And finally and most importantly, a good epic needs a good quest. Well, a heroic epic does. It doesn't have to be a tangible thing, either. Some times it can be something as simple as "freedom" or "peace of mind". There have been philosophical epics (I read one last week, in fact), there have been romantic epics, there have been epics of every kind and stripe, but all the heroes-- whether they get it or not-- are trying to achieve something. There is an end goal. There is a point. Whether or not it is achieved, there is a point. Something people are trying to reach. Unlike this article, which has kind of ballooned out of proportion. 

       And there you have it. My big criteria for what constitutes an epic. What I'll be using to define my four entrants this month. But that also leaves the question of how I selected the comic books I selected. That's just as important, and deserves some time, too. So:

1. Must have a completed storyline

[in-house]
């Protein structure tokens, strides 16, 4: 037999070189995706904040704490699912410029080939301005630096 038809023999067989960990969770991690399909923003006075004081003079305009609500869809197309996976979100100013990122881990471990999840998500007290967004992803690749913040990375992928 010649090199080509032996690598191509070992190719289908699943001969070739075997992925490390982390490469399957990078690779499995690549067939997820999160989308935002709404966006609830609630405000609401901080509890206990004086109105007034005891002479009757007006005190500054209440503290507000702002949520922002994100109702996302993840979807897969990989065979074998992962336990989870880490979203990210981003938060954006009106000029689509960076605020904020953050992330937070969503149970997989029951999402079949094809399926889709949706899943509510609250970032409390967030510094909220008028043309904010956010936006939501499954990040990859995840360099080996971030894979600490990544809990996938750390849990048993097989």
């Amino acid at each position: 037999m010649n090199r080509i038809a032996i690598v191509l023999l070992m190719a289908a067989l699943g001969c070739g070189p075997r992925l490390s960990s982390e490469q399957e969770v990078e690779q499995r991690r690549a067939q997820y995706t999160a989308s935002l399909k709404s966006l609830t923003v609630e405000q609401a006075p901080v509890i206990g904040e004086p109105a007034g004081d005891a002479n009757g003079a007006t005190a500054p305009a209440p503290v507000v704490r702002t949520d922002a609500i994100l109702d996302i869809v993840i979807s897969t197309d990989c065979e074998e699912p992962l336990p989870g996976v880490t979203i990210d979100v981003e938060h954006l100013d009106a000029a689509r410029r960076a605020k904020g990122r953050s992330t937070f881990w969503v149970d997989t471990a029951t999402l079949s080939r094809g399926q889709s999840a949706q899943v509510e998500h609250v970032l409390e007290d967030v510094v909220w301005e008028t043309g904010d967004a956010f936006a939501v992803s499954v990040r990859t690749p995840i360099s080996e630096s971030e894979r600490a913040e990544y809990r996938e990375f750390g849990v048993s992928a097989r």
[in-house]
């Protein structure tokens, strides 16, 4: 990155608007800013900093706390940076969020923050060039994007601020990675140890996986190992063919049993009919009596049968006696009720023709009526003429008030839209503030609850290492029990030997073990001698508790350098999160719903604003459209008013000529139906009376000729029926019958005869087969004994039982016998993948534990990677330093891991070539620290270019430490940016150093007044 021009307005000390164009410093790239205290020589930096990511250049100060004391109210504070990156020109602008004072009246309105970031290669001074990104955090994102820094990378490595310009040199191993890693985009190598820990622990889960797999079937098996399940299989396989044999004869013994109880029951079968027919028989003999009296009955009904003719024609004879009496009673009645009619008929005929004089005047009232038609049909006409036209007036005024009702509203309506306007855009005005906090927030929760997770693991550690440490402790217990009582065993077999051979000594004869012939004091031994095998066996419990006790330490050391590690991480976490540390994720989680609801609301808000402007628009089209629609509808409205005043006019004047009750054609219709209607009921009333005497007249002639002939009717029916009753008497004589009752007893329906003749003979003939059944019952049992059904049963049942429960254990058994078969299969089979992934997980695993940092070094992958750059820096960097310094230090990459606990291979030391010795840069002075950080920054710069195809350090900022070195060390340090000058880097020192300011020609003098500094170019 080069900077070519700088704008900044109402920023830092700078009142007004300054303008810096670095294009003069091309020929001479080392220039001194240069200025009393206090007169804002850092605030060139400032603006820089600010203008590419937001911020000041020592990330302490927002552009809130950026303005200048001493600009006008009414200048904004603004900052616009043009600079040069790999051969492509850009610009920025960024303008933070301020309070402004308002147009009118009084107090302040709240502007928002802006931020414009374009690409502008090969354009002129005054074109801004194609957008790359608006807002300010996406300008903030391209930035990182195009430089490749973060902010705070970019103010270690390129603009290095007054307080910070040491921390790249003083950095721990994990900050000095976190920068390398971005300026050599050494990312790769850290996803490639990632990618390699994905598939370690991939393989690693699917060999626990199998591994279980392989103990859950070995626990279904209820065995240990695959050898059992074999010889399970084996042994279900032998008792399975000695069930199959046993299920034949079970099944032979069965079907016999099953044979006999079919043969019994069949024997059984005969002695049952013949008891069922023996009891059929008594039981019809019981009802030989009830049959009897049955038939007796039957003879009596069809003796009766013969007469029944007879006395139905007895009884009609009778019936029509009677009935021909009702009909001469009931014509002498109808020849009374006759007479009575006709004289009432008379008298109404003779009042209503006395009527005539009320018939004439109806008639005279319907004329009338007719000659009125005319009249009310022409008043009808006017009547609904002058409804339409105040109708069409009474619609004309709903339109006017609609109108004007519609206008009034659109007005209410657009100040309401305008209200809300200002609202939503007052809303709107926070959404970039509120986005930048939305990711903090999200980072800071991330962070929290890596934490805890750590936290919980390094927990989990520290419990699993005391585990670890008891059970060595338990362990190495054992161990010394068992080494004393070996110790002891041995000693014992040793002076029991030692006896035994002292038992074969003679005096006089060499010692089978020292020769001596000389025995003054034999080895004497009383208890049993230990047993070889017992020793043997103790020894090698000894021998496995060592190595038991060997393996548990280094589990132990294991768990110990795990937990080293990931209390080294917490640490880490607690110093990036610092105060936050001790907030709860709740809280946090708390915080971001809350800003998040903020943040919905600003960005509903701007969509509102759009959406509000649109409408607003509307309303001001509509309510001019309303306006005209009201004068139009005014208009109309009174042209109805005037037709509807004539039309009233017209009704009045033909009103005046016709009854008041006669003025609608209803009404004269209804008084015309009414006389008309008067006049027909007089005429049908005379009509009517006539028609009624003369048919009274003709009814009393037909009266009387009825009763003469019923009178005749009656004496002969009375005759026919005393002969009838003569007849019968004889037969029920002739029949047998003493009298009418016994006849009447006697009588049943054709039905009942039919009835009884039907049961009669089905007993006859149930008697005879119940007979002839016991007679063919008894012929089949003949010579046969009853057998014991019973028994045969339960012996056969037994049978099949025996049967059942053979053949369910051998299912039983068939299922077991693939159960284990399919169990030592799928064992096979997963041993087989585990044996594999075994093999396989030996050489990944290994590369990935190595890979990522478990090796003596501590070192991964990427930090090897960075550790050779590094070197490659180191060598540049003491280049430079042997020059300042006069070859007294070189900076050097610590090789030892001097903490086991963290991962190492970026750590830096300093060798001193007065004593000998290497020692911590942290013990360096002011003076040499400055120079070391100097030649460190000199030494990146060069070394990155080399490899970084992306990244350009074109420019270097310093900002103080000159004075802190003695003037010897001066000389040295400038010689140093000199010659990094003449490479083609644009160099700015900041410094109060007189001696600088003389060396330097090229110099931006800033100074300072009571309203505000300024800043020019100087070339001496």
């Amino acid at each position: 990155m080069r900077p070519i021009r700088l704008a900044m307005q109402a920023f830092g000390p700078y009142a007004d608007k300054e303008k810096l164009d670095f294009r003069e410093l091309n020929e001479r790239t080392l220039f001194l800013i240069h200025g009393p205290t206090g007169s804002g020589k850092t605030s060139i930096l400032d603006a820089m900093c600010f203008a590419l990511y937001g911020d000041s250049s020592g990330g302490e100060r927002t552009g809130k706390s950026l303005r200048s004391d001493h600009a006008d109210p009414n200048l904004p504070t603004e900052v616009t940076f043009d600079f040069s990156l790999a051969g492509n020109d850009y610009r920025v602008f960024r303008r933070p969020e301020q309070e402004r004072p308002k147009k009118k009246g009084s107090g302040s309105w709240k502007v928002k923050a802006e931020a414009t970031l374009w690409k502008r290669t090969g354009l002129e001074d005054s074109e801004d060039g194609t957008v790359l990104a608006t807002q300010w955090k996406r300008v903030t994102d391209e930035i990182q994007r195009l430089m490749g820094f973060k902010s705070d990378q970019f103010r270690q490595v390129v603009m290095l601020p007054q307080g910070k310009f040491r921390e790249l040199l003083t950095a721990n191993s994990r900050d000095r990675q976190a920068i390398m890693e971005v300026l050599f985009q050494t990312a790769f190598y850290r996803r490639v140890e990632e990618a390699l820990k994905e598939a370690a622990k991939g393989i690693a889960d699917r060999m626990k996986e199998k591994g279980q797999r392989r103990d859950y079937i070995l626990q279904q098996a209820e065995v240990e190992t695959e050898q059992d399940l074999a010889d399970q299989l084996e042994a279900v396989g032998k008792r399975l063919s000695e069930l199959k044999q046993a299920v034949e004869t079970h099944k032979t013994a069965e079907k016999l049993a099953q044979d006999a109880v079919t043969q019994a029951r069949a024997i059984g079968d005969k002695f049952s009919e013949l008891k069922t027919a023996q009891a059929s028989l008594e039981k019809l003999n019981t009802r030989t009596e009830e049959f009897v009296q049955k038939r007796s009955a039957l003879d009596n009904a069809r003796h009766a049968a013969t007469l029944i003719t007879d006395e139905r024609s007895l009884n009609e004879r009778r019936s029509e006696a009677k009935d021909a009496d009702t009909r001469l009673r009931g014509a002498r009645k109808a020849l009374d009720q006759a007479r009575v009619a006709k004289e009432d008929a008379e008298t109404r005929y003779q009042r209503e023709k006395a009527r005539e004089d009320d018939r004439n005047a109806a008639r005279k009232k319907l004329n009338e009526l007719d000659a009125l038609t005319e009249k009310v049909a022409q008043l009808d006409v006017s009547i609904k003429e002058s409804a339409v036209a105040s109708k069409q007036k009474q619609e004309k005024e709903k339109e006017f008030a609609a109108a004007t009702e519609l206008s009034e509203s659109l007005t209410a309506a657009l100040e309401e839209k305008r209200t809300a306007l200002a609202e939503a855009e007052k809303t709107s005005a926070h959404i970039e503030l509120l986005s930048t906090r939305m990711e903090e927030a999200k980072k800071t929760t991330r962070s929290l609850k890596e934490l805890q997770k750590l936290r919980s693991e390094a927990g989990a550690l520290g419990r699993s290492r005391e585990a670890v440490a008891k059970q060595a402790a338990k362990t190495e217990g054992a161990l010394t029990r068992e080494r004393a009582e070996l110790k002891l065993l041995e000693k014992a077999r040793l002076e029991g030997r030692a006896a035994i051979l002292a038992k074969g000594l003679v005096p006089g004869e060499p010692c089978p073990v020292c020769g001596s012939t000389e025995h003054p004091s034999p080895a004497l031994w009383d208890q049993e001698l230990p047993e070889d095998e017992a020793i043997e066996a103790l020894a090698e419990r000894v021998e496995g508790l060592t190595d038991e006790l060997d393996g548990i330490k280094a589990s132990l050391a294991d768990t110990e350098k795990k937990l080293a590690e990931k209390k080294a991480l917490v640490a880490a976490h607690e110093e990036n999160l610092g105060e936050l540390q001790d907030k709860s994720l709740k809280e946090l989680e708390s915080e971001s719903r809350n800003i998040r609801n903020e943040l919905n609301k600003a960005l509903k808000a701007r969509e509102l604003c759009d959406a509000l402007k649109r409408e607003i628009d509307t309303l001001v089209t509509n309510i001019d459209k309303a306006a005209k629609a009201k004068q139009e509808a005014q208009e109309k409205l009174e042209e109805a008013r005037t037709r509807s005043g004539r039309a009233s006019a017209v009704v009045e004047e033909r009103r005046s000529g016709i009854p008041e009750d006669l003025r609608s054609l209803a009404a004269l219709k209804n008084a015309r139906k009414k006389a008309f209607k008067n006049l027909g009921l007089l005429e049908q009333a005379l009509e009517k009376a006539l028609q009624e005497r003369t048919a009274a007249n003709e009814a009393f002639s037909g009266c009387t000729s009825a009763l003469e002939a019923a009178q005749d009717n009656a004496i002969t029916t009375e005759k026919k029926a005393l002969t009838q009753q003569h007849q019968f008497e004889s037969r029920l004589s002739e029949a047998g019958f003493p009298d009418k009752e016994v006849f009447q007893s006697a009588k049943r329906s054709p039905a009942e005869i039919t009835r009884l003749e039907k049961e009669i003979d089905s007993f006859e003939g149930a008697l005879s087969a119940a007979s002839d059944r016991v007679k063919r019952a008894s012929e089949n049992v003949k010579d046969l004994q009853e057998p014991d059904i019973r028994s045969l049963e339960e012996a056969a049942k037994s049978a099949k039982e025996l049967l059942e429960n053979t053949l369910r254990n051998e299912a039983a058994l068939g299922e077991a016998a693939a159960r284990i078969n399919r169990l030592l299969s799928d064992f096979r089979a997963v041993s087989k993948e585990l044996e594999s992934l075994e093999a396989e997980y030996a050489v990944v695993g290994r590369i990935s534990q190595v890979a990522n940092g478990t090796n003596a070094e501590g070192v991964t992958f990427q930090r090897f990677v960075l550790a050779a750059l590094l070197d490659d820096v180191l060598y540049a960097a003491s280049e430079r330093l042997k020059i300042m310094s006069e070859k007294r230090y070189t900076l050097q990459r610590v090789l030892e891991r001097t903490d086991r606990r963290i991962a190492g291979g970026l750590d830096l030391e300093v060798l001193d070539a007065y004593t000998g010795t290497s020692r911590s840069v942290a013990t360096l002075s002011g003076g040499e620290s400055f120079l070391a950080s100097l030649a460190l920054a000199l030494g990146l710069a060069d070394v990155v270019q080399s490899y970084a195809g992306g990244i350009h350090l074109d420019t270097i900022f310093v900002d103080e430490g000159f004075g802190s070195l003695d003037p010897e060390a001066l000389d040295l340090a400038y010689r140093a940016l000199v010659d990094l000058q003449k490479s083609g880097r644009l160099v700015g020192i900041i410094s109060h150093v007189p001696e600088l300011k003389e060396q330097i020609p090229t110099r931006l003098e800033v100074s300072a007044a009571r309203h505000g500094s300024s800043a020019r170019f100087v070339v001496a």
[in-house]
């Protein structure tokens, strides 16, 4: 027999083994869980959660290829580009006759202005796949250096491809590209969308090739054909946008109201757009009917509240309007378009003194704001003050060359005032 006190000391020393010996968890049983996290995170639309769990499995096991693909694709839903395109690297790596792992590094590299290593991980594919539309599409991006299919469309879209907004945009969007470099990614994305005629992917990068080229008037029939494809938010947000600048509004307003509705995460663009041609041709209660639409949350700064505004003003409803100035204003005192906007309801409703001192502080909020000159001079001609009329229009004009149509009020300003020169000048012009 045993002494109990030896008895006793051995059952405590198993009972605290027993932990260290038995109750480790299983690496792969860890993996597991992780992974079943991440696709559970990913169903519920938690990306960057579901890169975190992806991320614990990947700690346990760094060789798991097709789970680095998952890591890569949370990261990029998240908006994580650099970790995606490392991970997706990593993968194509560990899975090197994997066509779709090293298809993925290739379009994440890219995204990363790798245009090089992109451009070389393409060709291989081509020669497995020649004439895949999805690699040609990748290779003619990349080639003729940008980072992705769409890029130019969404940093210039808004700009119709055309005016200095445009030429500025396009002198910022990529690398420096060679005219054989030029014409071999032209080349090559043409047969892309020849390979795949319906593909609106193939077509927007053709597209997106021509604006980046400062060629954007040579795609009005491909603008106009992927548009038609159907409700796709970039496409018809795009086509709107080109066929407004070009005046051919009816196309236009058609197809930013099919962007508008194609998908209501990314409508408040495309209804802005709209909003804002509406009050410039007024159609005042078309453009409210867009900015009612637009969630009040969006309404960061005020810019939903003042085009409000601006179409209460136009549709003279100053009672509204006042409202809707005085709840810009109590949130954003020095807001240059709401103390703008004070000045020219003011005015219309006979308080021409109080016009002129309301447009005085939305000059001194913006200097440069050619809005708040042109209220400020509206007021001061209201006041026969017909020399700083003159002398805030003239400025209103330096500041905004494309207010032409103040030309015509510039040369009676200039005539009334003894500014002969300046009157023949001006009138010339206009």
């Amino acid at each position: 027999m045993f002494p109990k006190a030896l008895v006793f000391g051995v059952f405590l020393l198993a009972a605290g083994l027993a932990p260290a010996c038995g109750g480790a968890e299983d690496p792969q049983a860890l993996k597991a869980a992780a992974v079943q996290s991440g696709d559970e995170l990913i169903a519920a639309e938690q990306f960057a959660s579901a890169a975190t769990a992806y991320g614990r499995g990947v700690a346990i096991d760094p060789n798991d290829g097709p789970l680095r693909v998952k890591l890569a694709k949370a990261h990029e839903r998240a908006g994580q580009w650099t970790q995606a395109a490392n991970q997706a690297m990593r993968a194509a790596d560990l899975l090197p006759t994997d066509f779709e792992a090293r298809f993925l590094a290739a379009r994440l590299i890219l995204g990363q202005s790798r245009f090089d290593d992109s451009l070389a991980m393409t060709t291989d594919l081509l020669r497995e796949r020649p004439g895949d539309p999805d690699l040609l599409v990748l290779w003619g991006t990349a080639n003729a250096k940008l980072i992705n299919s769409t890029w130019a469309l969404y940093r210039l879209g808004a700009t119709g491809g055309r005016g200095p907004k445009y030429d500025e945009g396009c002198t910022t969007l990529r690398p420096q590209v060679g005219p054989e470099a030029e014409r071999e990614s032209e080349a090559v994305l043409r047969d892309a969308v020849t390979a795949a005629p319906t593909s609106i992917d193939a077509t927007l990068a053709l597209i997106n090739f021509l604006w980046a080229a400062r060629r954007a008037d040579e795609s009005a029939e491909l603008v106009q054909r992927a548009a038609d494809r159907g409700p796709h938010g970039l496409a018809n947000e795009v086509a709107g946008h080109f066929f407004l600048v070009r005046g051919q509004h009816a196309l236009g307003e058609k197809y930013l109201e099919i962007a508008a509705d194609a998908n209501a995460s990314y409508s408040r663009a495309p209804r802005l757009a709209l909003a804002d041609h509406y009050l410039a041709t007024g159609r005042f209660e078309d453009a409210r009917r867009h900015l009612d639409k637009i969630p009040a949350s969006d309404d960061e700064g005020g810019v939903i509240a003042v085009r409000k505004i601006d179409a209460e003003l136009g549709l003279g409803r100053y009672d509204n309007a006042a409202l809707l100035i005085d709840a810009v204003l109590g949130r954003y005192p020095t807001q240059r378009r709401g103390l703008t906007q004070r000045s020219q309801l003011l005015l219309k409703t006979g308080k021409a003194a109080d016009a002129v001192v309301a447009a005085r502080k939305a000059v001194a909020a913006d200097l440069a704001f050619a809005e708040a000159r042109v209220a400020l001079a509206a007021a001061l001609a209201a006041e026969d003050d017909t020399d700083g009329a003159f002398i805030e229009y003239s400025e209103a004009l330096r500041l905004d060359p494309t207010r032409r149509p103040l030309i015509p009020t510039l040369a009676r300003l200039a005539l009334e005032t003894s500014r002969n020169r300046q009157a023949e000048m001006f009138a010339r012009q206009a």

This was a big one, because there are more than a few classic epic comics that have still yet to complete. Hellblazer is a tragicomic heroic epic about a man searching for peace of mind and for the universe to leave him alone. Buuut while Hellblazer was cancelled, the adventures of John Constantine continue. Fables is an epic about war and the people who are forced to face it, buuut it's currently slated to finish sometime in spring of 2015 with its hundred and fiftieth issue**. Most of DC and Marvel's main lines count, buuut none of them can actually be counted as "finished". Nor will they. And I'm not in the habit of reviewing things that are still going on. Because then I can't formulate a finished opinion. The story still has turns and twists it could take. So no. Must have a complete storyline with a beginning, middle, and end. Must also have completed said storyline with a beginning, middle, and end. These are my rules, I make 'em up, and I told myself if I wanted to do this, I'd keep to things that actually had a beginning, a middle, and an end.